Two decades of research advances have improved MS therapy and the lives of people coping with MS. Today there are six disease modifying medicines that control symptom relapses and may be effective in slowing the progression of some forms of the disease. Early diagnosis and treatment is now the goal for MS patients.
The first breakthrough came in 1993 with the U.S. introduction of interferon beta-1 b (Betaseron). Another form of interferon, beta -1a (Avonex) has become a mainstay of MS therapy. Beta interferons are believed to work by acting on the immune system’s T-cells. Following beta interferons, a new kind of drug—glatiramer acetate (Copaxone) was introduced in 1996 and is now the most-prescribed MS medication. This drug is also believed to act on immune system cells to interfere with the destruction of mylin.
In 2006, the first monoclonal antibody approved for the treatment of MS was introduced in the U.S.: alpha-4 integrin antibody (Tysabri). This is one of the most effective treatments for relapsing forms of MS. However, it is associated with a small risk for PML (progressive multifocal leukoencephalopathy), a rare but life-threatening viral disease seen in people with compromised immune systems. Researchers are currently working on a diagnostic test to identify patients at risk for PML so that this risk can be avoided in MS therapy.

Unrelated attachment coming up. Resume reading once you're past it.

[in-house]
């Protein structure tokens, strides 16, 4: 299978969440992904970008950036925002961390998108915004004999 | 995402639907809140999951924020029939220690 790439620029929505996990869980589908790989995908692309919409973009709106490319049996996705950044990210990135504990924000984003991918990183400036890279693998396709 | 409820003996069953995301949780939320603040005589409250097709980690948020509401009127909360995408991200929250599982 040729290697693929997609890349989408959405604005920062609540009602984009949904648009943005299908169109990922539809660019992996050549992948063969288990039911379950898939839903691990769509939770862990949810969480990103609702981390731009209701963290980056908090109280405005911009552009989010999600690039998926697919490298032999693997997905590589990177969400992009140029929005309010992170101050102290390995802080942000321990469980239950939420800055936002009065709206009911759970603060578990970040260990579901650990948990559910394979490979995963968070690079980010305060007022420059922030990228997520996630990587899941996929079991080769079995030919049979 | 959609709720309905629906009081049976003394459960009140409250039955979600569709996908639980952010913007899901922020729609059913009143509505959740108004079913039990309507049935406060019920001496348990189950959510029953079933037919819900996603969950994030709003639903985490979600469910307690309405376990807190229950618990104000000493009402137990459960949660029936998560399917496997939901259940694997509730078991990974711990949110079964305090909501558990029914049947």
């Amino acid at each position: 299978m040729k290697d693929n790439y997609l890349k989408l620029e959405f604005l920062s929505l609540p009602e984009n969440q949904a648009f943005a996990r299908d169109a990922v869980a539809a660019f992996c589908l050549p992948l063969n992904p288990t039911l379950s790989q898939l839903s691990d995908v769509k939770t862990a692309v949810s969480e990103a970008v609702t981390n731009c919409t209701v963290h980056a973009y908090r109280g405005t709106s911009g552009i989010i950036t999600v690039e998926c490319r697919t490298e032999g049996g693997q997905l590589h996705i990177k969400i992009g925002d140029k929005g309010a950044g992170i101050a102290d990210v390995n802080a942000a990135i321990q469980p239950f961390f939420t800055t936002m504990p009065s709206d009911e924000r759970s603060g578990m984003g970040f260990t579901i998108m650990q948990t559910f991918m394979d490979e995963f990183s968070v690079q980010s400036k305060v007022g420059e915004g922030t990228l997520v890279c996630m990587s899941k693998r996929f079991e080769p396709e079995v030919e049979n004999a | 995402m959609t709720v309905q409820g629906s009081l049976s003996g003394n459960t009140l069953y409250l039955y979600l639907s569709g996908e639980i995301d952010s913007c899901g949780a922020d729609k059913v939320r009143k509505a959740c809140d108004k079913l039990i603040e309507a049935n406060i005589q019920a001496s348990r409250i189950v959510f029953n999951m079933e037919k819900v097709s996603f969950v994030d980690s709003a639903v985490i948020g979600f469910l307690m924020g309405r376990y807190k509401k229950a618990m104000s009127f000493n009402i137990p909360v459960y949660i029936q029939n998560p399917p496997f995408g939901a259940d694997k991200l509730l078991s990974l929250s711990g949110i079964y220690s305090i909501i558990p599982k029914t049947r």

The newest therapies for MS, both introduced in 2010, are fingolimod (Gilenya), the first oral drug to reduce MS relapses and delay the progression of disability, and dalfampridine (Ampyra), an oral drug used to improve walking in MS patients.
Other types of therapy remain essential for MS patients to reduce the impact of symptoms and improve quality of life. These include exercise, physical and occupational therapy, therapy for speech and swallowing problems, and cognitive rehabilitation.